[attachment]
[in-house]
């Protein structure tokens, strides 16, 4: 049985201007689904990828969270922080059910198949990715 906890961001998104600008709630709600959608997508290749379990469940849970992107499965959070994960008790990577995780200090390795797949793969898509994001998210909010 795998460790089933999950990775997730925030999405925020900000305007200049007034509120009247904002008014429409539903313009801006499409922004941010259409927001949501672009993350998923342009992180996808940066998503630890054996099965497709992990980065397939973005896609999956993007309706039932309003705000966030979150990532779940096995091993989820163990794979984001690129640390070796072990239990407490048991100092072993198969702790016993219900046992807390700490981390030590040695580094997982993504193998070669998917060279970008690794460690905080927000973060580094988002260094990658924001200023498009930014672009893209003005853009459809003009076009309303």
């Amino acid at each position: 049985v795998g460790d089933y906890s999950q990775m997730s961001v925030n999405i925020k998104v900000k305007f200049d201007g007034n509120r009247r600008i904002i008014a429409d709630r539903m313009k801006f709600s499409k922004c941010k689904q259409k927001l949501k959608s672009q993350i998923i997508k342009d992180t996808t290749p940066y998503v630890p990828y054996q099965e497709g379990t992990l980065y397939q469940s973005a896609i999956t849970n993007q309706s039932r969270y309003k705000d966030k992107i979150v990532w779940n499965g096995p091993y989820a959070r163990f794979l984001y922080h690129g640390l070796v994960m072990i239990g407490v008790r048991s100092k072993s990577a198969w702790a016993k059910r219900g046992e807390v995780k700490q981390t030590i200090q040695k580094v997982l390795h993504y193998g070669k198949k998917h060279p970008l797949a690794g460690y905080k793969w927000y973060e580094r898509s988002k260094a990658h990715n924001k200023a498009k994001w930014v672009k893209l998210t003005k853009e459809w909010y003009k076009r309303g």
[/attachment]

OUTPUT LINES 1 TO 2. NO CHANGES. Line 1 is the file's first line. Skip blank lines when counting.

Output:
[in-house]
């Protein structure tokens, strides 16, 4: 049985201007689904990828969270922080059910198949990715 906890961001998104600008709630709600959608997508290749379990469940849970992107499965959070994960008790990577995780200090390795797949793969898509994001998210909010 795998460790089933999950990775997730925030999405925020900000305007200049007034509120009247904002008014429409539903313009801006499409922004941010259409927001949501672009993350998923342009992180996808940066998503630890054996099965497709992990980065397939973005896609999956993007309706039932309003705000966030979150990532779940096995091993989820163990794979984001690129640390070796072990239990407490048991100092072993198969702790016993219900046992807390700490981390030590040695580094997982993504193998070669998917060279970008690794460690905080927000973060580094988002260094990658924001200023498009930014672009893209003005853009459809003009076009309303």